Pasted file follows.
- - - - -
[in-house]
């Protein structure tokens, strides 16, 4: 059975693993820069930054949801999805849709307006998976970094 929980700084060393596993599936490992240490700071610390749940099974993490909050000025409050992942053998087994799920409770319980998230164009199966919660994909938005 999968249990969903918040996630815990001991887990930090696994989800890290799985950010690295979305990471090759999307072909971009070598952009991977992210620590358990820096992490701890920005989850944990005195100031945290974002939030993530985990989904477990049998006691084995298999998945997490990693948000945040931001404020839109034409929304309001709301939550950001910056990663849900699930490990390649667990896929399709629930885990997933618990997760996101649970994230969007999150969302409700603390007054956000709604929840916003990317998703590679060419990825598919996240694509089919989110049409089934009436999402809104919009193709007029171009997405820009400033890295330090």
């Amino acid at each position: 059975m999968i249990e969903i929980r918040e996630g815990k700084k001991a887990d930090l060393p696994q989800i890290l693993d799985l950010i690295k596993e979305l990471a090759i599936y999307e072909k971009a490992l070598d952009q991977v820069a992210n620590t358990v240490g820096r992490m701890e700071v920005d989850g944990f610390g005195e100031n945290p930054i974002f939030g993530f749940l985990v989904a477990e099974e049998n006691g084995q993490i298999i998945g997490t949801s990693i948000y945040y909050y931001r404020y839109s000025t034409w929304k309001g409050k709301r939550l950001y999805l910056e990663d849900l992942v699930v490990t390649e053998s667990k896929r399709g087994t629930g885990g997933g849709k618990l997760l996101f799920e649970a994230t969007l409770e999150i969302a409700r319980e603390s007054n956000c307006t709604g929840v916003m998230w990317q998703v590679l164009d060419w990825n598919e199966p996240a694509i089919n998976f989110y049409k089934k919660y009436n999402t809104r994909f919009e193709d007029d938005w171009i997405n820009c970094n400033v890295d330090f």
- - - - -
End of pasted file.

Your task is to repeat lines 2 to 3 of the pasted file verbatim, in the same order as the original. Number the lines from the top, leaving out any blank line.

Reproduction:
């Protein structure tokens, strides 16, 4: 059975693993820069930054949801999805849709307006998976970094 929980700084060393596993599936490992240490700071610390749940099974993490909050000025409050992942053998087994799920409770319980998230164009199966919660994909938005 999968249990969903918040996630815990001991887990930090696994989800890290799985950010690295979305990471090759999307072909971009070598952009991977992210620590358990820096992490701890920005989850944990005195100031945290974002939030993530985990989904477990049998006691084995298999998945997490990693948000945040931001404020839109034409929304309001709301939550950001910056990663849900699930490990390649667990896929399709629930885990997933618990997760996101649970994230969007999150969302409700603390007054956000709604929840916003990317998703590679060419990825598919996240694509089919989110049409089934009436999402809104919009193709007029171009997405820009400033890295330090």
């Amino acid at each position: 059975m999968i249990e969903i929980r918040e996630g815990k700084k001991a887990d930090l060393p696994q989800i890290l693993d799985l950010i690295k596993e979305l990471a090759i599936y999307e072909k971009a490992l070598d952009q991977v820069a992210n620590t358990v240490g820096r992490m701890e700071v920005d989850g944990f610390g005195e100031n945290p930054i974002f939030g993530f749940l985990v989904a477990e099974e049998n006691g084995q993490i298999i998945g997490t949801s990693i948000y945040y909050y931001r404020y839109s000025t034409w929304k309001g409050k709301r939550l950001y999805l910056e990663d849900l992942v699930v490990t390649e053998s667990k896929r399709g087994t629930g885990g997933g849709k618990l997760l996101f799920e649970a994230t969007l409770e999150i969302a409700r319980e603390s007054n956000c307006t709604g929840v916003m998230w990317q998703v590679l164009d060419w990825n598919e199966p996240a694509i089919n998976f989110y049409k089934k919660y009436n999402t809104r994909f919009e193709d007029d938005w171009i997405n820009c970094n400033v890295d330090f």